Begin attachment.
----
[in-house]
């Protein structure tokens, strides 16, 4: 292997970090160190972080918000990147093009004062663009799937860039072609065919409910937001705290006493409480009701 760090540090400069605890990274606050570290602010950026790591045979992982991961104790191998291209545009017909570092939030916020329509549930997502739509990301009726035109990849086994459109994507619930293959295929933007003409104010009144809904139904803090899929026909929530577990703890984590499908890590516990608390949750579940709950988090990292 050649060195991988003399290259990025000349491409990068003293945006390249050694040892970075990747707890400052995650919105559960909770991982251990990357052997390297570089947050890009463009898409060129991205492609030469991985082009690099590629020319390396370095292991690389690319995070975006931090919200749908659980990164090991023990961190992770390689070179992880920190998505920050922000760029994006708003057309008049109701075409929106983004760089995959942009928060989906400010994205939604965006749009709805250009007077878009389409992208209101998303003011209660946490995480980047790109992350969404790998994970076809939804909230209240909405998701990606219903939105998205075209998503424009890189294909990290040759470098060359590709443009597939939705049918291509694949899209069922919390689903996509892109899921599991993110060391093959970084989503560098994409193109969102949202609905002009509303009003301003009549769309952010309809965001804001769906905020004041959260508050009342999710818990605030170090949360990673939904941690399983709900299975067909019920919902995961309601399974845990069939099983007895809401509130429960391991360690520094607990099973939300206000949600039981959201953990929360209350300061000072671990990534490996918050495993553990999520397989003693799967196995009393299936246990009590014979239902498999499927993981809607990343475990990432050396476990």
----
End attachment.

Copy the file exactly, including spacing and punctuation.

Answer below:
[in-house]
């Protein structure tokens, strides 16, 4: 292997970090160190972080918000990147093009004062663009799937860039072609065919409910937001705290006493409480009701 760090540090400069605890990274606050570290602010950026790591045979992982991961104790191998291209545009017909570092939030916020329509549930997502739509990301009726035109990849086994459109994507619930293959295929933007003409104010009144809904139904803090899929026909929530577990703890984590499908890590516990608390949750579940709950988090990292 050649060195991988003399290259990025000349491409990068003293945006390249050694040892970075990747707890400052995650919105559960909770991982251990990357052997390297570089947050890009463009898409060129991205492609030469991985082009690099590629020319390396370095292991690389690319995070975006931090919200749908659980990164090991023990961190992770390689070179992880920190998505920050922000760029994006708003057309008049109701075409929106983004760089995959942009928060989906400010994205939604965006749009709805250009007077878009389409992208209101998303003011209660946490995480980047790109992350969404790998994970076809939804909230209240909405998701990606219903939105998205075209998503424009890189294909990290040759470098060359590709443009597939939705049918291509694949899209069922919390689903996509892109899921599991993110060391093959970084989503560098994409193109969102949202609905002009509303009003301003009549769309952010309809965001804001769906905020004041959260508050009342999710818990605030170090949360990673939904941690399983709900299975067909019920919902995961309601399974845990069939099983007895809401509130429960391991360690520094607990099973939300206000949600039981959201953990929360209350300061000072671990990534490996918050495993553990999520397989003693799967196995009393299936246990009590014979239902498999499927993981809607990343475990990432050396476990």